29. bronze arrowheads and scabbard ends;
  30. marble and slate plaques;
  31. pierced grinding stones;
  32. simple and pierced beads of most different colors, forms and materials, such as: big, of medium size and fine, round, elongated and quadrangular, plain, faceted and ribbed, of gold, silver, bronze, jet, carnelian, amber, coral, bone, glass, rock crystal, and various color mixtures, blue, green, yellow, red, etc.

These simple and pierced beads have very different purpose: big pierced beads of dark glass in the form of hemisphere having two holes in each were used, according to their position on skeleton, as belt decorations; big jet, semicircular ribbed pierced beads, which also have two holes, composed bracelets. Beads of multicolored paste, of medium size, were threaded on thin bronze hoops which were worn in this way as bracelets; bronze toothed circles and rings were sometimes hanged to them. Rock crystal and carnelian beads, round and pear-shaped, were hanged with wire to silver earrings. Many bronze earrings have one glass bead each. Beads were threaded (glass beads alternated with beads of another materials) either on thin cord or on silver chain leaving, in the latter case, intervals of chain's rings. Ribbed beads of yellow, green and blue glass paste were sometimes put on gold tubes, tips of which projected outside. Amber amphora-shaped beads were selected so that the smallest were located on the ends of the necklace and the biggest one was in the middle.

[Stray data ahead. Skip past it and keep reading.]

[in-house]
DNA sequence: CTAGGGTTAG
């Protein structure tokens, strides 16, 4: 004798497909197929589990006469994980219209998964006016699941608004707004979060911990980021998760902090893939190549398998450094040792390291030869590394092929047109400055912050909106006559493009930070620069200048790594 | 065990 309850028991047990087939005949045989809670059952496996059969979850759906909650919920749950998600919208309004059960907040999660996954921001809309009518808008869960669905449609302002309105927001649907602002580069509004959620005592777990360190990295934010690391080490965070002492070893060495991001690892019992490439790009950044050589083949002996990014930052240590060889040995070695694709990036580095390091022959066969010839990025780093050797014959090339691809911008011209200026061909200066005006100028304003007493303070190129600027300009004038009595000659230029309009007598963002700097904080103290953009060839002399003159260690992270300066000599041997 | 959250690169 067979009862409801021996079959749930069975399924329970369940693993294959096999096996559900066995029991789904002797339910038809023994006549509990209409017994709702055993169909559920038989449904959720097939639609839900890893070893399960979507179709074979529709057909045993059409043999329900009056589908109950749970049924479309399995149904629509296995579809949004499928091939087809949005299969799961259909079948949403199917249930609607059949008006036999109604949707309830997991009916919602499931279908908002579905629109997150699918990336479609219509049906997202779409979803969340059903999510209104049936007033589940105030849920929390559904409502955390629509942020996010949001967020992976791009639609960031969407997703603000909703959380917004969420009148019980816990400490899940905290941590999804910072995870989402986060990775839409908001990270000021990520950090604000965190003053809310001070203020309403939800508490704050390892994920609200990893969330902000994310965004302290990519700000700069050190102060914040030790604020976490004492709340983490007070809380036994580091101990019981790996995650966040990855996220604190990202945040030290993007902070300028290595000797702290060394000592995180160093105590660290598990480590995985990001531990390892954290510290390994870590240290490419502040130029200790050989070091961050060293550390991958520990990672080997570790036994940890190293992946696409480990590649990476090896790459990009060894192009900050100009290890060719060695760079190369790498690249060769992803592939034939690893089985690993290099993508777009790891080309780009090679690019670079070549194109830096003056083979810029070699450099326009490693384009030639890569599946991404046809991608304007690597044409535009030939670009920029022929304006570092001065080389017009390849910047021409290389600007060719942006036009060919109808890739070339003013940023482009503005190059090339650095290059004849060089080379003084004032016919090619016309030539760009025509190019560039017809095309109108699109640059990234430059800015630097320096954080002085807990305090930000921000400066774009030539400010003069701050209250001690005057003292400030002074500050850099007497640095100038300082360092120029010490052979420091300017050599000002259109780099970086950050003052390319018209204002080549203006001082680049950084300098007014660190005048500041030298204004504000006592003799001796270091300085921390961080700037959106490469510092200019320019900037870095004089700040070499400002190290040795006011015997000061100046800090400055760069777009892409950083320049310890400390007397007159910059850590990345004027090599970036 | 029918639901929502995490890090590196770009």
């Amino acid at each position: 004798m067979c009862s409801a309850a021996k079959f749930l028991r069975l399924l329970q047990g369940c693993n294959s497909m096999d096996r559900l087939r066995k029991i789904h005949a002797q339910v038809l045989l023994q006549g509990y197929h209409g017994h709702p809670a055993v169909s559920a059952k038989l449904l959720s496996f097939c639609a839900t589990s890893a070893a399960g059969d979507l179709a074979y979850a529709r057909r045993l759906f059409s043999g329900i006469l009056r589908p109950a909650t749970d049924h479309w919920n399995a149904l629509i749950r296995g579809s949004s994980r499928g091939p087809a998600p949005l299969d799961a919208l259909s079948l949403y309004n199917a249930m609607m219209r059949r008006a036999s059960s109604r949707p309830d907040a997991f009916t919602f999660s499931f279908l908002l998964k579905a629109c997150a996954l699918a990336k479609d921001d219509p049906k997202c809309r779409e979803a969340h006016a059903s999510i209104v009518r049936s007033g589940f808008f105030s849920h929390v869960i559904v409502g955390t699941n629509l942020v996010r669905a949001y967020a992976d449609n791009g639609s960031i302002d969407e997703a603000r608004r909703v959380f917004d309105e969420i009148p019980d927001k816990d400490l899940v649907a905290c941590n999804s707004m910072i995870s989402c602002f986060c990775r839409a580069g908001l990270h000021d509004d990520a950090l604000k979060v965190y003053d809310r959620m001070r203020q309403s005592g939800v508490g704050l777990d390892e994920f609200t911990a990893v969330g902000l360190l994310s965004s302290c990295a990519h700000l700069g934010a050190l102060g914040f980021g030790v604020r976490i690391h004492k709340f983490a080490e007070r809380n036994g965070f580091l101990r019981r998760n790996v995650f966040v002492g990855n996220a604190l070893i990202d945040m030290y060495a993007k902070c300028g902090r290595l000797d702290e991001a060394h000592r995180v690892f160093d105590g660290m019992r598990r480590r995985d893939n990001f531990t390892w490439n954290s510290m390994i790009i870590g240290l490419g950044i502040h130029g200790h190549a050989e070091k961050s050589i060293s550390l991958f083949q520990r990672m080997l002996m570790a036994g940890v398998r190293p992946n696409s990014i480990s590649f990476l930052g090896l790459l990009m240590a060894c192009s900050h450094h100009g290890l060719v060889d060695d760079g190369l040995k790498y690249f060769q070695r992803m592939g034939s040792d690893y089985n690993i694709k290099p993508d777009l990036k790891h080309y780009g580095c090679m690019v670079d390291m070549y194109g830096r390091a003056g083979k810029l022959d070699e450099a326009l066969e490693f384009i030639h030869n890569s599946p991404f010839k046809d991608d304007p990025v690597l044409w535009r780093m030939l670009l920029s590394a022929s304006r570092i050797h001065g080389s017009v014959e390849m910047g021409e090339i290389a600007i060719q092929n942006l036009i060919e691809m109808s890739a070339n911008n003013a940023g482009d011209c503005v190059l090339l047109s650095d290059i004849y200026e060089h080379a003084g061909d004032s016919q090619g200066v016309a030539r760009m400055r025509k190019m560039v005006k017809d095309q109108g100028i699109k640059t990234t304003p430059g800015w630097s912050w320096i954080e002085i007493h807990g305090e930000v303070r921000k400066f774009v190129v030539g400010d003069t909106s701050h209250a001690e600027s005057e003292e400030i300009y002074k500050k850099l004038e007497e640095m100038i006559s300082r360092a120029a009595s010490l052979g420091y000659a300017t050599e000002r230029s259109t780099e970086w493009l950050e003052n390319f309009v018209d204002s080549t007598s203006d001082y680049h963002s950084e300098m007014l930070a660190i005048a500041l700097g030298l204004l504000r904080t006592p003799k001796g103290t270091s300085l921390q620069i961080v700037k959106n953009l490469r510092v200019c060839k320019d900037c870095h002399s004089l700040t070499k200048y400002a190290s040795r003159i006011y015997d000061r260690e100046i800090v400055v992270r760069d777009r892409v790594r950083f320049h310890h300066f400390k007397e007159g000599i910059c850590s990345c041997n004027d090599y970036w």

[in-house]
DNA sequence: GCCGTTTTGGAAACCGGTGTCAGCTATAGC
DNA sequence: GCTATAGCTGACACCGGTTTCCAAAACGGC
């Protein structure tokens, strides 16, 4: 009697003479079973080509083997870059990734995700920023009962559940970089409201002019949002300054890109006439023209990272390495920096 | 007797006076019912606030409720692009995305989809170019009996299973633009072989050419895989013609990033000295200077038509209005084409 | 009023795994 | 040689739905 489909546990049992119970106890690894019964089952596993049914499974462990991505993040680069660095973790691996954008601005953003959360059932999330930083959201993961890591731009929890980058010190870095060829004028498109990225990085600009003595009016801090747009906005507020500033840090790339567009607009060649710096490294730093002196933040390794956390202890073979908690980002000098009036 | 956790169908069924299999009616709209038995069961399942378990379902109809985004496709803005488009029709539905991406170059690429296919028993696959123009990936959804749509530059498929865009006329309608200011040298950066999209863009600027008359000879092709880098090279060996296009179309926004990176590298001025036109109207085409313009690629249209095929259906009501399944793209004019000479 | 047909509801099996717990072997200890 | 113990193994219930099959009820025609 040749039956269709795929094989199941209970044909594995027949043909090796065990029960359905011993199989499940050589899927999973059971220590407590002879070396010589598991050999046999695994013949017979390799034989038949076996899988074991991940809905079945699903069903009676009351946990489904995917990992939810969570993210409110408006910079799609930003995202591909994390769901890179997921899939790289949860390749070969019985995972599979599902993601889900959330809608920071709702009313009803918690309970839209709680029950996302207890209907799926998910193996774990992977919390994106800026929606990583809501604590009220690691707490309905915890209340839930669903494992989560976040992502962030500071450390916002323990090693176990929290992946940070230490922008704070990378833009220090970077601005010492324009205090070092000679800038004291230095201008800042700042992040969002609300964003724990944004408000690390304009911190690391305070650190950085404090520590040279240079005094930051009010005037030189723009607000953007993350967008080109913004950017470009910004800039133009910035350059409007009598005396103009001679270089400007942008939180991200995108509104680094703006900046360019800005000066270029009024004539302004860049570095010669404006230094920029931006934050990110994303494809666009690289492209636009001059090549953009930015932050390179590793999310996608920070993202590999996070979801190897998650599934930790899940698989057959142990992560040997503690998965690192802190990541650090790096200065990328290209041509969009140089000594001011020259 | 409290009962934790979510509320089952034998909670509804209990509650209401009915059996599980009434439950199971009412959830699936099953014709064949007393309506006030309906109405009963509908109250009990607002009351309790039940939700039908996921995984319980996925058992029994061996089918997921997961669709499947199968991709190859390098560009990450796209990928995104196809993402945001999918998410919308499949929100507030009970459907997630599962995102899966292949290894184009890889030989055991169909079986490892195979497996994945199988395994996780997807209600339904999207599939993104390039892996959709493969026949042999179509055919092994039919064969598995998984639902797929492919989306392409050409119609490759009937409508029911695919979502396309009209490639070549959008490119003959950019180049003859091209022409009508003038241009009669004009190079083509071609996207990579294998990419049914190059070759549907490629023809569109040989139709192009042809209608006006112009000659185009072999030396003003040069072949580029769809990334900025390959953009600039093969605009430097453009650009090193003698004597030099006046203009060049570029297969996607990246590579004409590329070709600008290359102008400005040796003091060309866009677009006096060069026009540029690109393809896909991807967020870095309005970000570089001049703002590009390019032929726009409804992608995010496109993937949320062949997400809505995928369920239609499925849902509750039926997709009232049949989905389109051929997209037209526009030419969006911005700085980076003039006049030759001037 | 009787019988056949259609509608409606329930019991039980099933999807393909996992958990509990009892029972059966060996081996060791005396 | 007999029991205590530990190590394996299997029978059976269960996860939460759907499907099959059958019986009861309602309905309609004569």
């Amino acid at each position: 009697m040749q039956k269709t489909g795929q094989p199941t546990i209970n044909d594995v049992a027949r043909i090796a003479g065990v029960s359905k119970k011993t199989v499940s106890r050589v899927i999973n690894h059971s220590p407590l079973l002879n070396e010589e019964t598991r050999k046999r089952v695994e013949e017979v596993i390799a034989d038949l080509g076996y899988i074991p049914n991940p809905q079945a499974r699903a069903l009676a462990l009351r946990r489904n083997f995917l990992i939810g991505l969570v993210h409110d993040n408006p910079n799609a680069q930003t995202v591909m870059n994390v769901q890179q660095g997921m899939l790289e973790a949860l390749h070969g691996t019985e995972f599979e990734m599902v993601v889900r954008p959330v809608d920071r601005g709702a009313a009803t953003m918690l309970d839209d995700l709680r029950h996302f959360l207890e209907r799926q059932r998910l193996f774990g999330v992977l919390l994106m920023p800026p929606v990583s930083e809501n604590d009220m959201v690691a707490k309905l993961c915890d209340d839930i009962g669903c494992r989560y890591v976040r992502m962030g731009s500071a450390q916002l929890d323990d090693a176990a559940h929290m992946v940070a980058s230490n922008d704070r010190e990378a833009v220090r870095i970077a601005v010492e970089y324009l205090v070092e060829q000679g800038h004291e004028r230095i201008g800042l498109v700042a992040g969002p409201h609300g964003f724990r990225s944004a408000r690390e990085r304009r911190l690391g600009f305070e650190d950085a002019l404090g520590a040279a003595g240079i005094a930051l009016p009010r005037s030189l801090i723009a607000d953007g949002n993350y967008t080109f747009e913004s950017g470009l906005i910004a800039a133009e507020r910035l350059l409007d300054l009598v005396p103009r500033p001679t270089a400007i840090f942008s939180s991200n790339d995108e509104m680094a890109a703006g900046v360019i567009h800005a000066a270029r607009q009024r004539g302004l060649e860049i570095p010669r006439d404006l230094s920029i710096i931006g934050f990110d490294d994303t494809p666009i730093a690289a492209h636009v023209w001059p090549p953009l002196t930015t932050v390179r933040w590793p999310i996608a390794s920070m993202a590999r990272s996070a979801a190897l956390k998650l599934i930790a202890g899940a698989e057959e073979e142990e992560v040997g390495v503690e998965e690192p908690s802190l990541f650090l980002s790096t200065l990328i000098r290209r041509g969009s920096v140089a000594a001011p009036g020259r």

Fig. 16 Fig. 17 Fig. 18

Most part of graves contained pottery: earthenware pitchers, saucers, plates, bowls, fine vases and cups, and glass balsamaria, bottles, etc. There was a number of earthenware lamps, party plain and partly with relief images of Helios (see fig. No 17), male figures (see fig. No 18), ram, birds, sheep, wild boar, Pegasus, deer, bunch of grapes, star; one lamp has Greek inscription XPY (see fig. No 16), another Latin CASSI.

Finally, many graves contained, apart from bronze Chersonesos coins, bronze and silver coins of Bosporan kings (Cotys II and Cotys III), autonomous cities (Panticapaeum, Caesarea, Dioscuria, Sinope, Amisos, Amastris), and Roman of the time of Nero, Vespasian, Septimius Severus, Caracalla, Heliogabalus, Alexander Severus, Maximinus, Gordianus III, Gallus Trebonianus, Gallienus, Claudius II, Dioclatian, Maximianus I, Constantine the Great, Constans and Constantius.
Fig. 19а Fig. 19б